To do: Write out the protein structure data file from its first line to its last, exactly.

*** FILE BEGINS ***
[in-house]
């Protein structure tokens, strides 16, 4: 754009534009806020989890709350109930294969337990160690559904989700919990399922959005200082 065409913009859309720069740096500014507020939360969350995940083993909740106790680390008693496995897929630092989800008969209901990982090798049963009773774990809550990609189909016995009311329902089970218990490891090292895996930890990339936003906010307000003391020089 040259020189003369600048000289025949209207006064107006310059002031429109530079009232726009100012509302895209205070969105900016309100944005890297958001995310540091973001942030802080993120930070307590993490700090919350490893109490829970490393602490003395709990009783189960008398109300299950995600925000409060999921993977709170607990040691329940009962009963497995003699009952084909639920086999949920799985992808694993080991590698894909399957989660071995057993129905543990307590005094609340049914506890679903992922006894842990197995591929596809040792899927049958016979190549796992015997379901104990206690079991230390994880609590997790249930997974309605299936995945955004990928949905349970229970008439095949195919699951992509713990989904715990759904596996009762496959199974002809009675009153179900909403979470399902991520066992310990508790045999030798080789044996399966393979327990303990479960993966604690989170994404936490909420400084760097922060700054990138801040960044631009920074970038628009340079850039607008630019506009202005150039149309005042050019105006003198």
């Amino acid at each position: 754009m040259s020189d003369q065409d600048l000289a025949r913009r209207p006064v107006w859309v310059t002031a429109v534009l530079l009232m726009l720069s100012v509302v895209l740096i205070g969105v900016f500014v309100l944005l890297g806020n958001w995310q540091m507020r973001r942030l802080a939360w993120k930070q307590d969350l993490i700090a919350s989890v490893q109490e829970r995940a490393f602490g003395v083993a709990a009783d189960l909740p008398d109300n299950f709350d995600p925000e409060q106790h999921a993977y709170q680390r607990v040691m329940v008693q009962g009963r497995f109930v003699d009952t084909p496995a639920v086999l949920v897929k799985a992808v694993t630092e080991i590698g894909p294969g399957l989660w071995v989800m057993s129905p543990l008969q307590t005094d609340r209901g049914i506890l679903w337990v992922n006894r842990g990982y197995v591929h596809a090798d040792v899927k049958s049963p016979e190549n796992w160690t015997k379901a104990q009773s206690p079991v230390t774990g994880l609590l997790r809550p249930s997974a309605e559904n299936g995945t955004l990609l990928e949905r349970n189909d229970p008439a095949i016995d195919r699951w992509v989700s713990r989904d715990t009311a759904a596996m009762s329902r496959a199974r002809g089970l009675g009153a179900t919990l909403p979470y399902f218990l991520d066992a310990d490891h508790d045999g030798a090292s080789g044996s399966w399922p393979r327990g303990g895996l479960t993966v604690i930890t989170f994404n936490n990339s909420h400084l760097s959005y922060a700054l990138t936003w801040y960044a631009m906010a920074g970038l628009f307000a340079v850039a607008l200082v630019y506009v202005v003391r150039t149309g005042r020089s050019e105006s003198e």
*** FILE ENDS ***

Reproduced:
[in-house]
């Protein structure tokens, strides 16, 4: 754009534009806020989890709350109930294969337990160690559904989700919990399922959005200082 065409913009859309720069740096500014507020939360969350995940083993909740106790680390008693496995897929630092989800008969209901990982090798049963009773774990809550990609189909016995009311329902089970218990490891090292895996930890990339936003906010307000003391020089 040259020189003369600048000289025949209207006064107006310059002031429109530079009232726009100012509302895209205070969105900016309100944005890297958001995310540091973001942030802080993120930070307590993490700090919350490893109490829970490393602490003395709990009783189960008398109300299950995600925000409060999921993977709170607990040691329940009962009963497995003699009952084909639920086999949920799985992808694993080991590698894909399957989660071995057993129905543990307590005094609340049914506890679903992922006894842990197995591929596809040792899927049958016979190549796992015997379901104990206690079991230390994880609590997790249930997974309605299936995945955004990928949905349970229970008439095949195919699951992509713990989904715990759904596996009762496959199974002809009675009153179900909403979470399902991520066992310990508790045999030798080789044996399966393979327990303990479960993966604690989170994404936490909420400084760097922060700054990138801040960044631009920074970038628009340079850039607008630019506009202005150039149309005042050019105006003198």
């Amino acid at each position: 754009m040259s020189d003369q065409d600048l000289a025949r913009r209207p006064v107006w859309v310059t002031a429109v534009l530079l009232m726009l720069s100012v509302v895209l740096i205070g969105v900016f500014v309100l944005l890297g806020n958001w995310q540091m507020r973001r942030l802080a939360w993120k930070q307590d969350l993490i700090a919350s989890v490893q109490e829970r995940a490393f602490g003395v083993a709990a009783d189960l909740p008398d109300n299950f709350d995600p925000e409060q106790h999921a993977y709170q680390r607990v040691m329940v008693q009962g009963r497995f109930v003699d009952t084909p496995a639920v086999l949920v897929k799985a992808v694993t630092e080991i590698g894909p294969g399957l989660w071995v989800m057993s129905p543990l008969q307590t005094d609340r209901g049914i506890l679903w337990v992922n006894r842990g990982y197995v591929h596809a090798d040792v899927k049958s049963p016979e190549n796992w160690t015997k379901a104990q009773s206690p079991v230390t774990g994880l609590l997790r809550p249930s997974a309605e559904n299936g995945t955004l990609l990928e949905r349970n189909d229970p008439a095949i016995d195919r699951w992509v989700s713990r989904d715990t009311a759904a596996m009762s329902r496959a199974r002809g089970l009675g009153a179900t919990l909403p979470y399902f218990l991520d066992a310990d490891h508790d045999g030798a090292s080789g044996s399966w399922p393979r327990g303990g895996l479960t993966v604690i930890t989170f994404n936490n990339s909420h400084l760097s959005y922060a700054l990138t936003w801040y960044a631009m906010a920074g970038l628009f307000a340079v850039a607008l200082v630019y506009v202005v003391r150039t149309g005042r020089s050019e105006s003198e």